2. Cardiovascular-of as we age we also have tendency to develop heart disease, women are not excluded from this- after menopause we have same risk as men. Furthermore, although it is still controversial and not well publicized most of the dopamine agonists do increase the risk for arrhythmias (this risk increases with age in my opinion and needs to be monitored especially if already have risks for heart disease or family history of such). I myself have developed a secondary heart degree block since I have been on my medications. This type of problem usually presents in the middle of the night but can occur anytime a person goes to the bathroom to void, they may experience near fainting or actual fainting- this is extremely serious and need to seek medical attention ASAP from cardiologist!
  3. Drugs-most of the drugs used for PD because they work on the neurochemicals can potentially alter cognitive status especially if have underlying dementia or a Parkinson’s plus syndrome. But in PD patients these medicines can often cause sleepiness making one feel somewhat unsteady and dizzy particularly when in a moving vehicle it may trigger actual spinning sensation even when the vehicle comes to a sudden stop. This feeling is more common with benzodiazepines (e.g. klonopin, valium, etc.) The dopamine agonists are more likely to cause sedation, the one least likely is Neupro patch. One way of counteracting is taking medications like Provigil & Nuvigil (narcolepsy drugs often used in PD to help maintain alertness). However, one simple solution is when you feel this way lay down and take a small nap- problem solved. If unable to function because feeling unsteady, and spinning talk to your doctor about adjusting your medication especially if you are actually experiencing outright confusion and disorientation.
  4. Multisensory dizziness syndrome– the biggest thing here is loss of proprioception- feeling or sensory input from the ground due to peripheral neuropathies. This is common from B12 deficiency, a common problem in PD easily corrected by checking blood work- levels should be in the 1000’s replaced only via IM B12 injections or nasal spray. Other common causes is diabetes – this is a risk that increases as we age plus as I mentioned in other blogs PD patients may be at higher risk of developing Diabetes due to insulin resistance cause by dopamine intake since it shuts down the pancreas. I suggest close monitoring of your sugars especially if had PD for a long period of time and/or have family history. * see how to tell if you are at risk of diabetes. Take B1- thiamine 100mg a day to protect against neuropathies. Another reason people may have sensory loss in their limbs is due to stenosis/herniated discs in neck and lumbar spine – frequent problems in PD. In order to avoid this from becoming chronic irreversible problem seek immediate medical attention if have pain, weakness or numbness shooting down a limb.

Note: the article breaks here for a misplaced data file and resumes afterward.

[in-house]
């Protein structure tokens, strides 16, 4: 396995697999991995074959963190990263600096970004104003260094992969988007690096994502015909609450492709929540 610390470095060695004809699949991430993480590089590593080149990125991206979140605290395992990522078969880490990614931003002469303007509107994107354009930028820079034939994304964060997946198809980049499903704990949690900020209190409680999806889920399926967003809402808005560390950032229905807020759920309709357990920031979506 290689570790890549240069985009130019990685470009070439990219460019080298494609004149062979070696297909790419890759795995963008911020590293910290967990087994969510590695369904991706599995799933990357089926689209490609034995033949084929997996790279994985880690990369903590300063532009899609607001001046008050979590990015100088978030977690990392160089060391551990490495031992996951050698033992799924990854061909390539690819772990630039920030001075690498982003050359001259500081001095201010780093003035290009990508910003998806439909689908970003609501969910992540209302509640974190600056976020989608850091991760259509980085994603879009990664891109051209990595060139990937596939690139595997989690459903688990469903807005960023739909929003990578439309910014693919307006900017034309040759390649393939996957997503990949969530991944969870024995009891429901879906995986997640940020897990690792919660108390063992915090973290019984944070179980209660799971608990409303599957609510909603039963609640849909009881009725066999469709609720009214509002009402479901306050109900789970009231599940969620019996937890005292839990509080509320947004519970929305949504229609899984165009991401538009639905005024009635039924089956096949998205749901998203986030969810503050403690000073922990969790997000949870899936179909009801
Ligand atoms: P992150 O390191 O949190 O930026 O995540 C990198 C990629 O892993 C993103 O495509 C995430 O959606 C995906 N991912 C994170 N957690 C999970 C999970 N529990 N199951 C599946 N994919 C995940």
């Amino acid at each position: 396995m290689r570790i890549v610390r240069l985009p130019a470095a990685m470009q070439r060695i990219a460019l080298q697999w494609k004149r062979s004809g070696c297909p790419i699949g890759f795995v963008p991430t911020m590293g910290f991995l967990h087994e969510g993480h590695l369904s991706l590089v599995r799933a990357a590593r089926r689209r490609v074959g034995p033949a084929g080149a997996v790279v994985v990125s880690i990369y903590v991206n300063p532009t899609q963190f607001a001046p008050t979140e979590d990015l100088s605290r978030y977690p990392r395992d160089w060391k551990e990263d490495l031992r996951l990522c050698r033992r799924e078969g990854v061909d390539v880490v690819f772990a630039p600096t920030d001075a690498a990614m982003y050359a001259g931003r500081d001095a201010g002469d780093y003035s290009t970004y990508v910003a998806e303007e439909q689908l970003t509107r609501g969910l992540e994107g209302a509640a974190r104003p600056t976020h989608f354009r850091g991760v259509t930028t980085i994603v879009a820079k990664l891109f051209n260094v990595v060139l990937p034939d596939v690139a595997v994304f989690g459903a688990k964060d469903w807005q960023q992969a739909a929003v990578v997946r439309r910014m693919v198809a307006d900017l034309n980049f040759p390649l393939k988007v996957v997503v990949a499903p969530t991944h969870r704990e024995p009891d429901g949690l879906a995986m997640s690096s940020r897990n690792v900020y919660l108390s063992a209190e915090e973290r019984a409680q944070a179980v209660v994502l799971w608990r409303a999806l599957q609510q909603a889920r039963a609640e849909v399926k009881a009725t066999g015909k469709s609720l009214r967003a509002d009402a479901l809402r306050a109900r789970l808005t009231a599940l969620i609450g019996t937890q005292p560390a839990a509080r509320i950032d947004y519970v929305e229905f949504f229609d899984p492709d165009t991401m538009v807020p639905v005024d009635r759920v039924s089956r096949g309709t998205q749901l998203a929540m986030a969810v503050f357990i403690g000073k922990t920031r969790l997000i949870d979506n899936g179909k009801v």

5. Cervical vertigo- as I said above cervical stenosis can cause problems of proprioception- since head and neck move together any compromise of the neck disrupts the input into the brain- this may be one of the biggest problems in PD since so many of us as we advance in our disease experience problems in our neck due to dystonia/ dyskenisias/ and increased rigidity. Not only will this affect sensory input coming in as well as going out but may also disrupt blood flow into the brain by compromising the vertebral arteries if there is abnormal positioning of the neck. Hence it is extremely important that if you are experiencing neck issues especially in light of dizziness, vertigo or unsteadiness- seek immediate medical attention to adjust medications, get Botox, DBS or neck surgery and even take a blood thinner in form of aspirin to maintain blood flow if not contraindicated. The advantage is that an aspirin a day may also be beneficial (possibly neuro- protective) in PD.